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     Secondhand smoke is linked to a variety of health risks one being, tooth decay. Kids between the ages of 4 and 11 who were exposed to a large amount of secondhand smoke were more than twice as likely to show signs of tooth decay. 

Secondhand smoke increases a child's risk of cavities 

Smoking harms children

    This study is not the first to show that the harms of smoking can extend to the teeth and gums, however. For example, researchers have shown that exposure to secondhand smoke does increase the risk of gum disease in adultsIt has been shown that nicotine can increase the growth of the cavity-causing bacterium in the mouth. 

     Children with the highest cotinine levels (a byproduct of nicotine in blood) had twice the risk of cavities in their baby teeth. It is suspected that secondhand smoking exposure could make a child more cavity-prone because women who smoke while pregnant increase their child's risk of a number of health problems, including:

bullet prematurity
bullet low birthweight 
bullet chronic illness. 

     All of these health problems, in turn, can increase the risk of cavities in young children.   The effects of secondhand smoke on teeth likely occur when a child is very young. And the large proportion of children exposed to secondhand smoke suggests that more needs to be done to protect children from this health risk.*


A new study finds early life exposure to second-hand smoke can produce life-long respiratory problems. The study of 35,000 adult non-smokers found that those who lived with a smoker during childhood had
more respiratory problems, including chronic cough. Study participants who reported eating more fruit and soy fiber as adults seemed to be protected against some of the negative health effects often  associated with early tobacco exposure.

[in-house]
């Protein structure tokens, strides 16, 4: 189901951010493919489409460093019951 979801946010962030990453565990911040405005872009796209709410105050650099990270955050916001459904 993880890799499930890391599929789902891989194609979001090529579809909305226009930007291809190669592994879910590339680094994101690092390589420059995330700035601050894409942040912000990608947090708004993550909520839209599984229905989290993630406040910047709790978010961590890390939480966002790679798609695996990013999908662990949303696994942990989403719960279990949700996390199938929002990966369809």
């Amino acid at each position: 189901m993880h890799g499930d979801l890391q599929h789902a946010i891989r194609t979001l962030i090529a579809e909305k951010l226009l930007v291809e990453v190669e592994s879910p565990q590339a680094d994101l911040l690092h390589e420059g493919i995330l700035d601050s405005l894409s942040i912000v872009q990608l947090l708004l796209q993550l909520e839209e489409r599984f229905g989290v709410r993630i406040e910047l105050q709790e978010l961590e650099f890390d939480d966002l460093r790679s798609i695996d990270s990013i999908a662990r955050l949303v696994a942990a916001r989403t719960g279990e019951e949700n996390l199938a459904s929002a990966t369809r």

Individuals 18 or younger, living with one or more smokers, were more Than twice as likely to suffer from chronic dry cough as adults, according to a new study published by researchers at the National Institute of Environmental Health Sciences (NIEHS), a part of the National Institutes of Health, the University of Minnesota, and the National University of ingapore. This paper, which appears online in "Thorax", is the largest study to date on the effects of childhood exposure to environmental  tobacco smoke (ETS) on later respiratory disease, and the first to include data on dietary intake.

Chronic cough was defined as occurring on most days for at least  three months of the year and lasting more than two years in a row.  More than 45 percent of the study participants reported having  fathers who smoked, and 19 percent reported having mothers who  smoked. The researchers found that more smokers in the home during  childhood, was linked to a greater incidence of chronic cough, and  chronic phlegm.  "We actually found that people who ate even a small amount of fruit fiber had less chronic cough related to environmental tobacco smoke."Study participants who ate more than 7.5 grams of fiber each day had   fewer health effects associated with ETS. This is equivalent to  eating about two apples a day.

Fiber may have beneficial effects on the lung. It seems to have the ability to reduce blood glucose concentrations, reduce inflammation, and enhance antioxidant processes. All of these may help to protect the lung against environmental insults, such as ETS in childhood.  However, the possible benefits of fiber should not lessen the importance of reducing exposure to environmental tobacco smoke.

NIEHS, a component of the National Institutes of Health, supports Research to understand the effects of the environment on human health. For moreinformation about environmental tobacco smoke and other environmental health topics, please visit our website at
The National Institutes of Health (NIH) -- "The Nation's Medical  Research Agency" -- is comprised of 27 Institutes and Centers and is a component Of the U. S. Department of Health and Human Services. It is the primary Federal agency for conducting and supporting basic, clinical, and translational medical research, and investigates the causes, treatments, and cures or both common and rare diseases. For more information about NIH and its programs, visit
Maria Perno Goldie, RDH, MS Vice President, International Federation of Dental Hygienists
Seminars for Women's Health 11/05

*SOURCE: Journal of the American Medical Association 2003;289:1258-1264.

February 06, 2008

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